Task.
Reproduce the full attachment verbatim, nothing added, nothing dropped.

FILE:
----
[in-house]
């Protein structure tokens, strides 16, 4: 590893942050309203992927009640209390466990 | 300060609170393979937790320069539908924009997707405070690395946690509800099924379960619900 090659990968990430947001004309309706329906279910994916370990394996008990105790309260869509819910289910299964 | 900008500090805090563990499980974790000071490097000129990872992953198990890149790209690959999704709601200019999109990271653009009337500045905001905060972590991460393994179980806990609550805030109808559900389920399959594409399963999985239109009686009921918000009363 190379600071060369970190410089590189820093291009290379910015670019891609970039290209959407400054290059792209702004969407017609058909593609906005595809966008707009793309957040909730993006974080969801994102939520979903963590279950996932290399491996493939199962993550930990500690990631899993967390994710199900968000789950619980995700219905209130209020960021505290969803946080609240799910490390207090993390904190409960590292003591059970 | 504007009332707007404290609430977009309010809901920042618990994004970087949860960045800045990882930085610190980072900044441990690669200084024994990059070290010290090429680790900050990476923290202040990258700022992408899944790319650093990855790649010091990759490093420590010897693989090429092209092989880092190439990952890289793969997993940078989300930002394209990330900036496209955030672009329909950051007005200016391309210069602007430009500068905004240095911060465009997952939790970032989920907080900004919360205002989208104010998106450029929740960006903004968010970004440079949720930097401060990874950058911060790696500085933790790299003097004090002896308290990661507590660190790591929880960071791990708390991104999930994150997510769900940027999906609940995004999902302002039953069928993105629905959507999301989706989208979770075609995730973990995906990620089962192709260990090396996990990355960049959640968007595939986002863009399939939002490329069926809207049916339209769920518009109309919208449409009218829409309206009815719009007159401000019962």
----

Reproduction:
[in-house]
């Protein structure tokens, strides 16, 4: 590893942050309203992927009640209390466990 | 300060609170393979937790320069539908924009997707405070690395946690509800099924379960619900 090659990968990430947001004309309706329906279910994916370990394996008990105790309260869509819910289910299964 | 900008500090805090563990499980974790000071490097000129990872992953198990890149790209690959999704709601200019999109990271653009009337500045905001905060972590991460393994179980806990609550805030109808559900389920399959594409399963999985239109009686009921918000009363 190379600071060369970190410089590189820093291009290379910015670019891609970039290209959407400054290059792209702004969407017609058909593609906005595809966008707009793309957040909730993006974080969801994102939520979903963590279950996932290399491996493939199962993550930990500690990631899993967390994710199900968000789950619980995700219905209130209020960021505290969803946080609240799910490390207090993390904190409960590292003591059970 | 504007009332707007404290609430977009309010809901920042618990994004970087949860960045800045990882930085610190980072900044441990690669200084024994990059070290010290090429680790900050990476923290202040990258700022992408899944790319650093990855790649010091990759490093420590010897693989090429092209092989880092190439990952890289793969997993940078989300930002394209990330900036496209955030672009329909950051007005200016391309210069602007430009500068905004240095911060465009997952939790970032989920907080900004919360205002989208104010998106450029929740960006903004968010970004440079949720930097401060990874950058911060790696500085933790790299003097004090002896308290990661507590660190790591929880960071791990708390991104999930994150997510769900940027999906609940995004999902302002039953069928993105629905959507999301989706989208979770075609995730973990995906990620089962192709260990090396996990990355960049959640968007595939986002863009399939939002490329069926809207049916339209769920518009109309919208449409009218829409309206009815719009007159401000019962």